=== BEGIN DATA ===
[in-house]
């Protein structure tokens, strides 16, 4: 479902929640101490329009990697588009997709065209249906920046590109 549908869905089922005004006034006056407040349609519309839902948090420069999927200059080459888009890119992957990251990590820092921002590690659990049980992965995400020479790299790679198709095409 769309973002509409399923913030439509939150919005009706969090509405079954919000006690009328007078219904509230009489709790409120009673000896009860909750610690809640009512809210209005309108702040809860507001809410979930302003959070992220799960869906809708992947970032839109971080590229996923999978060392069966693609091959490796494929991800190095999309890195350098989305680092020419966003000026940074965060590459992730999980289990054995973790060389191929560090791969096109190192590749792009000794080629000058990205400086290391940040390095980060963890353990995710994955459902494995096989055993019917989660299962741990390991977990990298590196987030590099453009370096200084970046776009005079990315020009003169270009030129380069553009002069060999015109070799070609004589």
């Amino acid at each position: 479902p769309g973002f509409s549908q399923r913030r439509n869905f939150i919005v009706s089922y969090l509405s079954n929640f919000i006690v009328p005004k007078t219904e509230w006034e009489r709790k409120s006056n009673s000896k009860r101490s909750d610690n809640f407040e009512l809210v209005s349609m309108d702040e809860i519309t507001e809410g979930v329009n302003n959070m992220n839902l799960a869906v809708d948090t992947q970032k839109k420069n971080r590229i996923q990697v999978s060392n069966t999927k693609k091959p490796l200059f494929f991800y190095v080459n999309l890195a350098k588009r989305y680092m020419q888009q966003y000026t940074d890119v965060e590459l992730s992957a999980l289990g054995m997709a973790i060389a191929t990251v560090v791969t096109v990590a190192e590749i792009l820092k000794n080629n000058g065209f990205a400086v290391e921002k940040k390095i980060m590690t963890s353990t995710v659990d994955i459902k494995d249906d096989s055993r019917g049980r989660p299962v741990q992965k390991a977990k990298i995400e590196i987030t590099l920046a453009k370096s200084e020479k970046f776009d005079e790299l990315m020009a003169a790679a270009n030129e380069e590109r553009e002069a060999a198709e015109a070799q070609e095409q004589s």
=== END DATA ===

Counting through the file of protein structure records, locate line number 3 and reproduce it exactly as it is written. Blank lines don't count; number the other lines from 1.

């Amino acid at each position: 479902p769309g973002f509409s549908q399923r913030r439509n869905f939150i919005v009706s089922y969090l509405s079954n929640f919000i006690v009328p005004k007078t219904e509230w006034e009489r709790k409120s006056n009673s000896k009860r101490s909750d610690n809640f407040e009512l809210v209005s349609m309108d702040e809860i519309t507001e809410g979930v329009n302003n959070m992220n839902l799960a869906v809708d948090t992947q970032k839109k420069n971080r590229i996923q990697v999978s060392n069966t999927k693609k091959p490796l200059f494929f991800y190095v080459n999309l890195a350098k588009r989305y680092m020419q888009q966003y000026t940074d890119v965060e590459l992730s992957a999980l289990g054995m997709a973790i060389a191929t990251v560090v791969t096109v990590a190192e590749i792009l820092k000794n080629n000058g065209f990205a400086v290391e921002k940040k390095i980060m590690t963890s353990t995710v659990d994955i459902k494995d249906d096989s055993r019917g049980r989660p299962v741990q992965k390991a977990k990298i995400e590196i987030t590099l920046a453009k370096s200084e020479k970046f776009d005079e790299l990315m020009a003169a790679a270009n030129e380069e590109r553009e002069a060999a198709e015109a070799q070609e095409q004589s």